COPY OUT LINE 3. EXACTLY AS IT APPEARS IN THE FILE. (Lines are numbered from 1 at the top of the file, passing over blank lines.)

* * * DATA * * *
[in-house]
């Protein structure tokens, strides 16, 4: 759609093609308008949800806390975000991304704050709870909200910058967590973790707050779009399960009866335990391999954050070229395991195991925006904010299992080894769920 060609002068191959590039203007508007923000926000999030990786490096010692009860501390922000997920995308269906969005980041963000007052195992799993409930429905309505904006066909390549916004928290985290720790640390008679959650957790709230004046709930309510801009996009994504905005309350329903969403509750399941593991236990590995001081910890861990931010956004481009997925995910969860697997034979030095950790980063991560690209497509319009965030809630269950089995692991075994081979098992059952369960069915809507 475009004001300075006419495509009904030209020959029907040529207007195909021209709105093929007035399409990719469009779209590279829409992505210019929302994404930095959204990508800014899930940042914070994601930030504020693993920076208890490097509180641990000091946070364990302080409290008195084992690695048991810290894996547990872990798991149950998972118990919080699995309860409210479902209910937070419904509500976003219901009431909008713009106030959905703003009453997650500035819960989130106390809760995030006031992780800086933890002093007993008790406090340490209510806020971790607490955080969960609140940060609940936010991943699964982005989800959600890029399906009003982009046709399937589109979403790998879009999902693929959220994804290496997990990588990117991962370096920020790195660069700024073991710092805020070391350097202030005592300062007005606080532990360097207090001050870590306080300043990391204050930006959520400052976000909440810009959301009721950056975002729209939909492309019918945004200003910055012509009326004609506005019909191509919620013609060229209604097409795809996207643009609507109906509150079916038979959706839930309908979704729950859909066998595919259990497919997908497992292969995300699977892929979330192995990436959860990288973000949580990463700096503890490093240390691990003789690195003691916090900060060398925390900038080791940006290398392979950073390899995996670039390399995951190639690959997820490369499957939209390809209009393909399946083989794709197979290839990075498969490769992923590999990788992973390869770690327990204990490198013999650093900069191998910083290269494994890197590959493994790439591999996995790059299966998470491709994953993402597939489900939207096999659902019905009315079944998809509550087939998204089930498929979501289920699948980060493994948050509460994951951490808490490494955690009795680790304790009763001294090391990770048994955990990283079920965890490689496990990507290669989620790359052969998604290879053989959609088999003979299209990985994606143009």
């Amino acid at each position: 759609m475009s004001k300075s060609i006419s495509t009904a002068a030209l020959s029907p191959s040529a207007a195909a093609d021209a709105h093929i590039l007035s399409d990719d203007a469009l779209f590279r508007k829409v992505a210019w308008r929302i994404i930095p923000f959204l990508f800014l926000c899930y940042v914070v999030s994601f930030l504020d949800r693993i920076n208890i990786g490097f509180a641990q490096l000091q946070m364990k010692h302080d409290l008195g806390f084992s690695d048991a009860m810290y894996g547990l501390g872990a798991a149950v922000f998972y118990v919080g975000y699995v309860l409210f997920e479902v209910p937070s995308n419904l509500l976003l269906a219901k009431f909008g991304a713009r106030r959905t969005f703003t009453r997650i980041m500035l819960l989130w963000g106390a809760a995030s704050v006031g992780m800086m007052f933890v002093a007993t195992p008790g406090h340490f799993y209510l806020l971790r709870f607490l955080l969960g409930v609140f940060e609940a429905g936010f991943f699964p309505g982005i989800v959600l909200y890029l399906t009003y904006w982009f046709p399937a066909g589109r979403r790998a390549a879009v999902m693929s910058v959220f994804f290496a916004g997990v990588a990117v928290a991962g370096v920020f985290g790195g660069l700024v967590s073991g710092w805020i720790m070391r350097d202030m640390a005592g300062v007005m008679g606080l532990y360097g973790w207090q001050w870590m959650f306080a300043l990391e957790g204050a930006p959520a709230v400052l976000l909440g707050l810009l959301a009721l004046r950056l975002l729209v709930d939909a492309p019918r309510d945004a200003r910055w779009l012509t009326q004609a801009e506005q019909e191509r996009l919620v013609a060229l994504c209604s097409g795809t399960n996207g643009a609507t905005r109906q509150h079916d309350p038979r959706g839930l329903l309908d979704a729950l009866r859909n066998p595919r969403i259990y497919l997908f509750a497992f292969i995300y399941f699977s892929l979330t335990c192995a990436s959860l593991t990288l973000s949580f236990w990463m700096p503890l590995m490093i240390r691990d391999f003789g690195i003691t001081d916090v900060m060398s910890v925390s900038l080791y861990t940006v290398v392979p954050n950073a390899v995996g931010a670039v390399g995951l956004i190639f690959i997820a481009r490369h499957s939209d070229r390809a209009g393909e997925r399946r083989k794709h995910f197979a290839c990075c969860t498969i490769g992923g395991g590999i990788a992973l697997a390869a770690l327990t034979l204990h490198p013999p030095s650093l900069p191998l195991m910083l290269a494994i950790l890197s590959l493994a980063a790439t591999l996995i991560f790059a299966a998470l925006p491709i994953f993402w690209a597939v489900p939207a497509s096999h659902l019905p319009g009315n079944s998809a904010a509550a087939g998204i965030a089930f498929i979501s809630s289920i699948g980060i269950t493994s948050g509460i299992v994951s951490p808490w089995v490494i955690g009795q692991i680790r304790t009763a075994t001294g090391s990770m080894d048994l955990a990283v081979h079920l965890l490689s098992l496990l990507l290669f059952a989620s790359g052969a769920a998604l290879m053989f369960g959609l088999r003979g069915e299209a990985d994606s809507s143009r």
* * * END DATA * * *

């Amino acid at each position: 759609m475009s004001k300075s060609i006419s495509t009904a002068a030209l020959s029907p191959s040529a207007a195909a093609d021209a709105h093929i590039l007035s399409d990719d203007a469009l779209f590279r508007k829409v992505a210019w308008r929302i994404i930095p923000f959204l990508f800014l926000c899930y940042v914070v999030s994601f930030l504020d949800r693993i920076n208890i990786g490097f509180a641990q490096l000091q946070m364990k010692h302080d409290l008195g806390f084992s690695d048991a009860m810290y894996g547990l501390g872990a798991a149950v922000f998972y118990v919080g975000y699995v309860l409210f997920e479902v209910p937070s995308n419904l509500l976003l269906a219901k009431f909008g991304a713009r106030r959905t969005f703003t009453r997650i980041m500035l819960l989130w963000g106390a809760a995030s704050v006031g992780m800086m007052f933890v002093a007993t195992p008790g406090h340490f799993y209510l806020l971790r709870f607490l955080l969960g409930v609140f940060e609940a429905g936010f991943f699964p309505g982005i989800v959600l909200y890029l399906t009003y904006w982009f046709p399937a066909g589109r979403r790998a390549a879009v999902m693929s910058v959220f994804f290496a916004g997990v990588a990117v928290a991962g370096v920020f985290g790195g660069l700024v967590s073991g710092w805020i720790m070391r350097d202030m640390a005592g300062v007005m008679g606080l532990y360097g973790w207090q001050w870590m959650f306080a300043l990391e957790g204050a930006p959520a709230v400052l976000l909440g707050l810009l959301a009721l004046r950056l975002l729209v709930d939909a492309p019918r309510d945004a200003r910055w779009l012509t009326q004609a801009e506005q019909e191509r996009l919620v013609a060229l994504c209604s097409g795809t399960n996207g643009a609507t905005r109906q509150h079916d309350p038979r959706g839930l329903l309908d979704a729950l009866r859909n066998p595919r969403i259990y497919l997908f509750a497992f292969i995300y399941f699977s892929l979330t335990c192995a990436s959860l593991t990288l973000s949580f236990w990463m700096p503890l590995m490093i240390r691990d391999f003789g690195i003691t001081d916090v900060m060398s910890v925390s900038l080791y861990t940006v290398v392979p954050n950073a390899v995996g931010a670039v390399g995951l956004i190639f690959i997820a481009r490369h499957s939209d070229r390809a209009g393909e997925r399946r083989k794709h995910f197979a290839c990075c969860t498969i490769g992923g395991g590999i990788a992973l697997a390869a770690l327990t034979l204990h490198p013999p030095s650093l900069p191998l195991m910083l290269a494994i950790l890197s590959l493994a980063a790439t591999l996995i991560f790059a299966a998470l925006p491709i994953f993402w690209a597939v489900p939207a497509s096999h659902l019905p319009g009315n079944s998809a904010a509550a087939g998204i965030a089930f498929i979501s809630s289920i699948g980060i269950t493994s948050g509460i299992v994951s951490p808490w089995v490494i955690g009795q692991i680790r304790t009763a075994t001294g090391s990770m080894d048994l955990a990283v081979h079920l965890l490689s098992l496990l990507l290669f059952a989620s790359g052969a769920a998604l290879m053989f369960g959609l088999r003979g069915e299209a990985d994606s809507s143009r």